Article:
So the project that absolutetly had to be finished for today isn't. No great surprises there, but we're sooooo close. I hate this part of a project, where you can taste the end but it just keeps escaping you. My bugs list has been hovering at the 70-80 mark for over a week now, but it seems slightly more under control, although that might be because there's not much testing going on at the moment.
So I continue to work, distracting myself a little with news about the NASA Mars missions and Bush's announcement that man will return to the Moon and then go onto Mars by 2020. The geek in me is loving this and really wants it to happen, but then the realist kicks in and I have to wonder if it will come to pass. Remember that Bush Sr said much the same thing. I think this new proposal is more sensible in that Bush Jr isn't asking for pots of cach from Congress which would never happen. The first Moon race being a product of a time that, hopefully, will never return.
I don't hold with all these people who say that too much money is spent on Space and that it could be better diverted. That's just so much bollocks. It's just unfortunate that the benefits of Space activities can in no way be seen as originating from it.
Besides all the rational arguments there's the emotional argument that humans are natural explorers. Whether from curiosity or the innate survival instinct the fact remains. We will one day travel to other planets either because of proposals such as this or due to private enterprise seeing it as profitable.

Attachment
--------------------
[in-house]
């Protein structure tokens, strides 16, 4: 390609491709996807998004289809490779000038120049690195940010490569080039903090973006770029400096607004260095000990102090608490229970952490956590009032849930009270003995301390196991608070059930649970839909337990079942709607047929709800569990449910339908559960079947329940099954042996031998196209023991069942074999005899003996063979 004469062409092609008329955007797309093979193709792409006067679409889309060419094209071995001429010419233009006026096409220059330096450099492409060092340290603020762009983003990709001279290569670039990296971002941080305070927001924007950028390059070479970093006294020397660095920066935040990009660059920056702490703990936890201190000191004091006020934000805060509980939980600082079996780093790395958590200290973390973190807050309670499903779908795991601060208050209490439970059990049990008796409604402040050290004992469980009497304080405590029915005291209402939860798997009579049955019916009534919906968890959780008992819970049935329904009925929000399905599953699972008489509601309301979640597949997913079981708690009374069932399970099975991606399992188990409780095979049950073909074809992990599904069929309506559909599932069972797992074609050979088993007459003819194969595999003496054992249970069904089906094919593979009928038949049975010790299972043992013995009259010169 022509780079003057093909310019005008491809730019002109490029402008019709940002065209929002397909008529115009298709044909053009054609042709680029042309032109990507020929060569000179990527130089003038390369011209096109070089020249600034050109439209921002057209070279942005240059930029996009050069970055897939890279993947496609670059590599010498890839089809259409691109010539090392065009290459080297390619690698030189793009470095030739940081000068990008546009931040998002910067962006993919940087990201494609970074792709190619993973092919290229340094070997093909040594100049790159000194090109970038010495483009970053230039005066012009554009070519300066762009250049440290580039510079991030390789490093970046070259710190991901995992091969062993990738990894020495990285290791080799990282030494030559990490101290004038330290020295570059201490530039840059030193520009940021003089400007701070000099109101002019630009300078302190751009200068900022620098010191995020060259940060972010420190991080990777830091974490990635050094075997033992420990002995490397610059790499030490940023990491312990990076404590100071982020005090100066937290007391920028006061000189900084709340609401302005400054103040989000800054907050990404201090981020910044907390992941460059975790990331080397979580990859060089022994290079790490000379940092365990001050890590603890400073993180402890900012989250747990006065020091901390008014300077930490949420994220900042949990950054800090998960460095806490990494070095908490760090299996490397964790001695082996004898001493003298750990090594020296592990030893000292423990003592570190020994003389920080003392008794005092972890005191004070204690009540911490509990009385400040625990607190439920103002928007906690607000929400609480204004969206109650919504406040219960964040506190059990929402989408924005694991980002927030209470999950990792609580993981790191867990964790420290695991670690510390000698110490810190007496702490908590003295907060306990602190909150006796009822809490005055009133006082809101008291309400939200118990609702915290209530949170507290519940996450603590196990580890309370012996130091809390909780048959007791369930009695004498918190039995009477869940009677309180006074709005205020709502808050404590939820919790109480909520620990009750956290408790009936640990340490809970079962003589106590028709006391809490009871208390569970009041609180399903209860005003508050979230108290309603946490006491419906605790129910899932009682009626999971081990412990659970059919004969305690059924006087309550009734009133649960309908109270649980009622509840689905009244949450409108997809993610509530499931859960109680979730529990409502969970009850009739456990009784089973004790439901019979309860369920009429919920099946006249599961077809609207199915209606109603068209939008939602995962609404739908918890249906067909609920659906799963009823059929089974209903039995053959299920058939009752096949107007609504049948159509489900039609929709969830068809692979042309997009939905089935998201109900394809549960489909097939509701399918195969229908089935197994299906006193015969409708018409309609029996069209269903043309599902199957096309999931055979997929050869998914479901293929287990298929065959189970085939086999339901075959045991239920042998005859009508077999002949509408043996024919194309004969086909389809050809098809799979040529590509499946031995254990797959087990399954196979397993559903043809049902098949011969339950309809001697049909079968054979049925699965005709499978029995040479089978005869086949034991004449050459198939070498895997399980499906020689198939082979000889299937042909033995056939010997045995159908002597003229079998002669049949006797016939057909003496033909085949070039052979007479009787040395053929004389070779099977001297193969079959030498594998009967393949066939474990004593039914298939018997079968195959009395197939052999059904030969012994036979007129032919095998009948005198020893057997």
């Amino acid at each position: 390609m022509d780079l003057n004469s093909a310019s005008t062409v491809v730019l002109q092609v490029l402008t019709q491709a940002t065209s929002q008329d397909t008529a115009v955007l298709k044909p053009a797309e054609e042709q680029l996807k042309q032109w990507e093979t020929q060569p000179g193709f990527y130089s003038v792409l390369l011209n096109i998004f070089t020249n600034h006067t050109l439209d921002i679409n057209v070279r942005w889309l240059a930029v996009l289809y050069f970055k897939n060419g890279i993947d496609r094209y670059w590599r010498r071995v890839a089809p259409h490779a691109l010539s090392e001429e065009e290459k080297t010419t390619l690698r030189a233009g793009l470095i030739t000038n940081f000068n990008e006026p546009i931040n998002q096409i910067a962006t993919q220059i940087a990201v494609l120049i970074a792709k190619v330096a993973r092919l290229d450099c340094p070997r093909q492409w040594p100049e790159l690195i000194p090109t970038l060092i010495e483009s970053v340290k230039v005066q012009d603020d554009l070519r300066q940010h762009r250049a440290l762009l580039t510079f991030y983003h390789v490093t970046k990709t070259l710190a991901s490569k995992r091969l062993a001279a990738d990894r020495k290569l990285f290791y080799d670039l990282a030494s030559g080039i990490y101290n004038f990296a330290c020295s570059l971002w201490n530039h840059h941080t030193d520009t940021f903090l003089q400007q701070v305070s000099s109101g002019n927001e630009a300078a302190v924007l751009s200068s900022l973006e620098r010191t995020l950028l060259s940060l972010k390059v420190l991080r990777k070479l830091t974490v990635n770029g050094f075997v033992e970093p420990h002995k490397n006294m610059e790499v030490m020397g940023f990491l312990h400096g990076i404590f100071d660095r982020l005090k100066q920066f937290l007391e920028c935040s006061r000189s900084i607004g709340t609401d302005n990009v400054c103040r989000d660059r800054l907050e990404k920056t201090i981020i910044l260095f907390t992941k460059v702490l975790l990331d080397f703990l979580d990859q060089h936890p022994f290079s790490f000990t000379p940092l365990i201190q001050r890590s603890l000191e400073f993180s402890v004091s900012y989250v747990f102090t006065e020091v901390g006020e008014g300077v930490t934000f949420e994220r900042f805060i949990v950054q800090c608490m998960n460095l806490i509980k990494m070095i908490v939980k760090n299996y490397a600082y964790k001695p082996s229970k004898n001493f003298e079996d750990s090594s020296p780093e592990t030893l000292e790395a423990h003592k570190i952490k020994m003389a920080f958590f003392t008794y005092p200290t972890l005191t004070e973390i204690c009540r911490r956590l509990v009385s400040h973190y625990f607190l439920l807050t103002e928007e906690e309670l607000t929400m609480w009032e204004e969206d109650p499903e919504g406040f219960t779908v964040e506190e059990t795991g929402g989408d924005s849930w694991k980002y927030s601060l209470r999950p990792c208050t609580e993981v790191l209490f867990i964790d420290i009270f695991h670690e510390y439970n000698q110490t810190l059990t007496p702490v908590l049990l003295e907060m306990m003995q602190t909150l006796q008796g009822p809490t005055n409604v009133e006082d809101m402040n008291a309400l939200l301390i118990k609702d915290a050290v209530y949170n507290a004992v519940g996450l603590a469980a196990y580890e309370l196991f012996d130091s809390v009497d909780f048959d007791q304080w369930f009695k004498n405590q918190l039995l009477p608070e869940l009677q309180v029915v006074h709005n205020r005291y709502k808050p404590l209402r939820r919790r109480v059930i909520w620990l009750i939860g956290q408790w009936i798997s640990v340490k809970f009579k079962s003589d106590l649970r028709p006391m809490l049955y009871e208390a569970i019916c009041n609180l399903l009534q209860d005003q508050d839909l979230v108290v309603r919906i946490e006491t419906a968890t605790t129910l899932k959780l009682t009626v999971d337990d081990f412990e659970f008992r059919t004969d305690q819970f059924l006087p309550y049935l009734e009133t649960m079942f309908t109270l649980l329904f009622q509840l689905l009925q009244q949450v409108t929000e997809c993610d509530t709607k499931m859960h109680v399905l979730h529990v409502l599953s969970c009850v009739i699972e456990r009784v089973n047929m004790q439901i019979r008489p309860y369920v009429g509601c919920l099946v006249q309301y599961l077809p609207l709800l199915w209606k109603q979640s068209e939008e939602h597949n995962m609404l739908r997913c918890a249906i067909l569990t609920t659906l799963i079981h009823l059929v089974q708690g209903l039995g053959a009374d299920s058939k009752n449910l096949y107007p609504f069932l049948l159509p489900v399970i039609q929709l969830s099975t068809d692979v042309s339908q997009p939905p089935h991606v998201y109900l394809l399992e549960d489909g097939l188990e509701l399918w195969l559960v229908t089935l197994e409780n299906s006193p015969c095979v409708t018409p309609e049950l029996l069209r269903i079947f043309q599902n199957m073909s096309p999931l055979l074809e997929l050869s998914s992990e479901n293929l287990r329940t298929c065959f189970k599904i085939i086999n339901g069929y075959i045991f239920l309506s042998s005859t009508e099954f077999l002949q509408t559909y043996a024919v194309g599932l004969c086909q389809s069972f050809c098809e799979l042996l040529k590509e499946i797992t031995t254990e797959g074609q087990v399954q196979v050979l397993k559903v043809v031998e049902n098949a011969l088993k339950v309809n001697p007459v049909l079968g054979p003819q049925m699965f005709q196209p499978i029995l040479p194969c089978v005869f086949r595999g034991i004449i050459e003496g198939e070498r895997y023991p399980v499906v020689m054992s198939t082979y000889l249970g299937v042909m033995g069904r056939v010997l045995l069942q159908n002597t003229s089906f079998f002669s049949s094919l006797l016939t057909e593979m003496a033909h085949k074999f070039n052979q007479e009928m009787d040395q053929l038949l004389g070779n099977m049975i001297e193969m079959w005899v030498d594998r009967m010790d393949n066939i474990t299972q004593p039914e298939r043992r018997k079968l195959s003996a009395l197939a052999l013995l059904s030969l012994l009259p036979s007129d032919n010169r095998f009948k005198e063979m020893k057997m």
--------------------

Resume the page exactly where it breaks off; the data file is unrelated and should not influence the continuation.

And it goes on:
One thing that people who are debating the latest proposals have not mentioned is X-prize, the competition for the first privately funded, sustainable human launch capability that is looking likely to be won this year or very early next year. Okay this is a small start, most of the projects only shooting for very low ballistic trajectories and not for orbit. But 2020 is a long way away, and once one team wins then someone will start making money from this stuff, then the expansion of the industry will rocket (pun intended)!
So by the end of the year we may have a viable private industry human launch capability, let us think what could private industry accomplish in 15/16 years. Well look at what the computer industry managed to do in it's first 15 years. From laboratory to desktop. The world is an extremely fast moving place at the best (or worst depending on who you are and how you look at such things), but when there is a major new, and untapped, industry to exploit things move fucking fast.
Personally I don't care how it all happens, just so long as I get to go into orbit at the least before I die...